MRSA, or methicillin-resistant Staphylococcus aureus, is what is referred to as a superbug. It may actually be a sign of things to come in terms of our approach to treating infections because researchers and doctors have found that antibiotics are becoming less and less effective at treating a number of different disease causing bacteria. This is probably occurring because of the over prescription of these drugs and the tendency of people to take only a partial course of a prescribed medication instead of finishing the entire bottle even though they may feel better days before they are out of pills. These behaviors on the part of both doctors and patients have given nature an opportunity to figure out ways around our pharmaceutical roadblocks and to engineer bacteria which can outmaneuver antibiotics which previously worked just fine.
We may have to eventually come up with a whole new plan of attack for combating the bacteria that causes the most commonly encountered pathogens in human society, but what we can say for sure today is that there is a particular type of “Staph infection” that is dangerously unresponsive to our pharmaceutical toolkit. MRSA probably developed its superbug qualities in the microbial war zones we call the modern hospital. Since medical professionals noticed this strain of staph in the most high risk environments 10 years ago, MRSA has started to pop up in gyms and even day cares. Getting a handle on this issue has become a priority for everyone in the medical and caretaking professions so that it does not become a fact of life in all places where people congregate.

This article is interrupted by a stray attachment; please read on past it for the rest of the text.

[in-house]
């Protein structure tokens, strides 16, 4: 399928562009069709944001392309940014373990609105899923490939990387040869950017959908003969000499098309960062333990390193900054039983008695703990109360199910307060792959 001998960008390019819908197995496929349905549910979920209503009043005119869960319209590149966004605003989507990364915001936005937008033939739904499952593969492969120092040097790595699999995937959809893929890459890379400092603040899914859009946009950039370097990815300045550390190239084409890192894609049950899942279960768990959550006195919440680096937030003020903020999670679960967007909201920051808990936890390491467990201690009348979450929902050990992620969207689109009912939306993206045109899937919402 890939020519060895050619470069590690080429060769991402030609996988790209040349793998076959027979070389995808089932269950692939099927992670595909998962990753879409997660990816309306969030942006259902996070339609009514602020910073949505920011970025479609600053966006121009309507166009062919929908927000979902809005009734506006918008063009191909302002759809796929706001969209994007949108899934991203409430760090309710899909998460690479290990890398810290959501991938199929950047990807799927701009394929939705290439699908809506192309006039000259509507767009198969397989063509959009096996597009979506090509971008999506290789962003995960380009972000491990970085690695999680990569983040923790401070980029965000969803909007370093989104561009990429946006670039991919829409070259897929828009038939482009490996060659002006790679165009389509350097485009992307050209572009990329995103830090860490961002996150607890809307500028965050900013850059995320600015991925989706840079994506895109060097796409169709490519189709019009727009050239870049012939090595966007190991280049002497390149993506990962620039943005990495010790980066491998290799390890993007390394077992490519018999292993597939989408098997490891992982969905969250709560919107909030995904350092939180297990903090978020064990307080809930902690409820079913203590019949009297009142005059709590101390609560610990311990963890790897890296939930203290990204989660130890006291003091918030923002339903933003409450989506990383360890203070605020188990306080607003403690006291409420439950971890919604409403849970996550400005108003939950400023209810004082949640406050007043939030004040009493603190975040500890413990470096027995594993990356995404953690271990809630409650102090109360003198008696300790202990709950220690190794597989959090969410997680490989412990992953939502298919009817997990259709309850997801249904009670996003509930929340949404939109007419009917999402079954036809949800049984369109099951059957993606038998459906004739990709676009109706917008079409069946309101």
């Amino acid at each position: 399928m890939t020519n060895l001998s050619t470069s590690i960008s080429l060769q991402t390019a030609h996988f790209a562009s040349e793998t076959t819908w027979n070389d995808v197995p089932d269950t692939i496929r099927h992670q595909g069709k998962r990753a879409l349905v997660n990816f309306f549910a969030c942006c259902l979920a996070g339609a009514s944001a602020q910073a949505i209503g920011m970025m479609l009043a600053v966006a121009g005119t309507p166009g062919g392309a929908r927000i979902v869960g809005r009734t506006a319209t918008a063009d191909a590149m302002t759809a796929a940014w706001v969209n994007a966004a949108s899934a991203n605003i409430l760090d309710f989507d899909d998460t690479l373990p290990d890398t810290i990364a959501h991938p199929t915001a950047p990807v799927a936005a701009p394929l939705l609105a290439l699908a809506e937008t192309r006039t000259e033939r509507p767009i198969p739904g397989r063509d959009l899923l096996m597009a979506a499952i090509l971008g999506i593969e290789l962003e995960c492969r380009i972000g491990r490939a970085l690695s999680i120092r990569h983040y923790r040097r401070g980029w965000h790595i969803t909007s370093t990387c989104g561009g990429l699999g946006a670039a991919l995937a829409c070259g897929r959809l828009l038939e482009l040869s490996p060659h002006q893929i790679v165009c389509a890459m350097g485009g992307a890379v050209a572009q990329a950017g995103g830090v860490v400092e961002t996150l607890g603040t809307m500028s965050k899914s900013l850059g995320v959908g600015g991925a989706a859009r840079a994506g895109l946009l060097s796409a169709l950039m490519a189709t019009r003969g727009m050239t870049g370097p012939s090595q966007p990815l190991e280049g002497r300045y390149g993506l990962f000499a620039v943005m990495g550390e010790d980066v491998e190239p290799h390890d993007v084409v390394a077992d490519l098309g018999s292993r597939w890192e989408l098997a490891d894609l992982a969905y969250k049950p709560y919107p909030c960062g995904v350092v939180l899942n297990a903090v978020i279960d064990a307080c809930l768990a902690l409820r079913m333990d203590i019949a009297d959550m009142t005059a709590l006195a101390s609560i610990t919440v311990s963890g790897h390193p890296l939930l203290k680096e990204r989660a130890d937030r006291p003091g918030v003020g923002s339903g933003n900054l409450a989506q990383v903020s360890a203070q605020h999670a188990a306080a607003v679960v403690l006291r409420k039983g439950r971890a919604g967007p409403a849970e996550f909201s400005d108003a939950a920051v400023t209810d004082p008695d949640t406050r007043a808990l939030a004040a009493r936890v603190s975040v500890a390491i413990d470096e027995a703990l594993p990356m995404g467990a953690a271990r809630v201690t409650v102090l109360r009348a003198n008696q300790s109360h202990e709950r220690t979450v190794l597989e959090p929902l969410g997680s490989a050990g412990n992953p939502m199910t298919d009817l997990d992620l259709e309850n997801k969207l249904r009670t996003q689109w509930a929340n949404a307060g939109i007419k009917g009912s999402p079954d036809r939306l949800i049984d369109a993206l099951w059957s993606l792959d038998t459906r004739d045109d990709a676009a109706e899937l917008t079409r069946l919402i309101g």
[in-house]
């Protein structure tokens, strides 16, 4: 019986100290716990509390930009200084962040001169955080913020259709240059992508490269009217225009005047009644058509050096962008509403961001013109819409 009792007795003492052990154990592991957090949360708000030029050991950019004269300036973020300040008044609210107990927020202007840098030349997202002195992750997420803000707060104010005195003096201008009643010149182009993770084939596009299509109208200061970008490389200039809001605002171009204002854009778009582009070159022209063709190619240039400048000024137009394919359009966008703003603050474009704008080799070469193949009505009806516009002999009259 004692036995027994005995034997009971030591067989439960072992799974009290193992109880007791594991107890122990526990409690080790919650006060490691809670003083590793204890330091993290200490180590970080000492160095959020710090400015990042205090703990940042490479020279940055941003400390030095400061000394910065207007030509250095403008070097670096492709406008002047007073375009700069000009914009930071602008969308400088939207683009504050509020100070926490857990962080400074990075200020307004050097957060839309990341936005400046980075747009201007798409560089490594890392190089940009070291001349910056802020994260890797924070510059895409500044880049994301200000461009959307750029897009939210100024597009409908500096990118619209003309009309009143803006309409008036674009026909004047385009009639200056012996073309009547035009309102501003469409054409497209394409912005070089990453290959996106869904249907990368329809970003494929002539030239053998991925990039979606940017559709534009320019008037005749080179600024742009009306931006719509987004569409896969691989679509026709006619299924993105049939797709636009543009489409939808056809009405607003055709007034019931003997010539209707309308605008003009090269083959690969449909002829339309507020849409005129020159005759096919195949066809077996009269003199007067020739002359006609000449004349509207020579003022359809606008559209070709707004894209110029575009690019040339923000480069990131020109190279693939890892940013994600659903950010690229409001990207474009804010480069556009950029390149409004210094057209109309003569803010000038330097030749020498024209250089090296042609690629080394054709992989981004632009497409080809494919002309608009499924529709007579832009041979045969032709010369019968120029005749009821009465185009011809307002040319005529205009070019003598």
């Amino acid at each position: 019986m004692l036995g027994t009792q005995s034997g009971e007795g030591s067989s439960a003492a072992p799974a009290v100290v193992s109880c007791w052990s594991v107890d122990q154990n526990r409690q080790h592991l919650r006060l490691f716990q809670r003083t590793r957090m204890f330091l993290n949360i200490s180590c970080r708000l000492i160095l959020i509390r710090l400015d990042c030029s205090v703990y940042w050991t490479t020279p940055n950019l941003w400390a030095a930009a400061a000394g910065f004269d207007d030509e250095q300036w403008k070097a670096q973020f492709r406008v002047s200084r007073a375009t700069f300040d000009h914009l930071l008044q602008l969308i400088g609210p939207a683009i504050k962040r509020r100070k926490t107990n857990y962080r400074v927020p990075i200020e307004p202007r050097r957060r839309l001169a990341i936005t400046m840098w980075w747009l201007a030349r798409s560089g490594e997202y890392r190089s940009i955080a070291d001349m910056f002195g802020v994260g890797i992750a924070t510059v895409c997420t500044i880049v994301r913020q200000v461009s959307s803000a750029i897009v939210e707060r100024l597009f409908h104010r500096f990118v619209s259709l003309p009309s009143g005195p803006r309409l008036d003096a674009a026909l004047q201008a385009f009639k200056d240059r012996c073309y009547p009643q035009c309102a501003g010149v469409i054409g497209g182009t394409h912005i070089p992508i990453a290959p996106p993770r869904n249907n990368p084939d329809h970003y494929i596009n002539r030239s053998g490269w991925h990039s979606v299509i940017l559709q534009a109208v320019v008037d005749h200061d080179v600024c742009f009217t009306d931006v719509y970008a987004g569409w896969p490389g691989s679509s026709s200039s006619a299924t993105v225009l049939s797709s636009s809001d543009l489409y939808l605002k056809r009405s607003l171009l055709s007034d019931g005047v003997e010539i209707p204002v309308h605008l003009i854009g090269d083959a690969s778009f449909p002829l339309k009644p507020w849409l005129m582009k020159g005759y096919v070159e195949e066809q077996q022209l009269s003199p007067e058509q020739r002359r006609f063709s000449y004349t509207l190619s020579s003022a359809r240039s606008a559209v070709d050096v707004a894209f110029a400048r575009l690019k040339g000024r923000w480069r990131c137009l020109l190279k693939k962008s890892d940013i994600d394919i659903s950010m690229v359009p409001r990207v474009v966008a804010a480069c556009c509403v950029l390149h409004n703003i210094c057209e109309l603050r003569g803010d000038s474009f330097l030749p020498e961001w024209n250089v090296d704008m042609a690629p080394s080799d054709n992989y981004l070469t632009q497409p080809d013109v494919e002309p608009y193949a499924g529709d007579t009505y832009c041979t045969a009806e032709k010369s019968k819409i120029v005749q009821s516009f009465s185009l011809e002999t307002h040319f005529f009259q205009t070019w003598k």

So what do we do when we are dealing with an infected wound and our man-made efforts to eradicate the bacterial invaders are not up to snuff? Luckily, nature has been dealing with these pesky bugs for much longer than we have and has provided us with a solution that is effective and safe. Manuka honey for MRSA is recognized by even the most skeptical of western medical practitioners. There are indications that something in Manuka honey may inhibit the structure of the bacteria’s cell formation as well as removing excess moisture from the area where an infection is occurring. Studies available from the US National Library of Medicine report that there are “additional antibacterial components” to the mechanisms which have previously been observed by medical science.
How to use Manuka honey for MRSA
Choose a brand of Manuka honey that is certified as medical grade and carries the UMF activity certification. Manuka can be applied directly to a wound and bandaged like any other ointment or salve. It may help to apply an extra layer of bandaging over the honey in order to contain it so it doesn’t get sticky around the first layer as contact with your warm skin will make it less viscose.
You might also prefer the convenience of using a product which comes with the active honey already applied to a ready-to-use and sterile bandage, such as these Manuka honey bandages.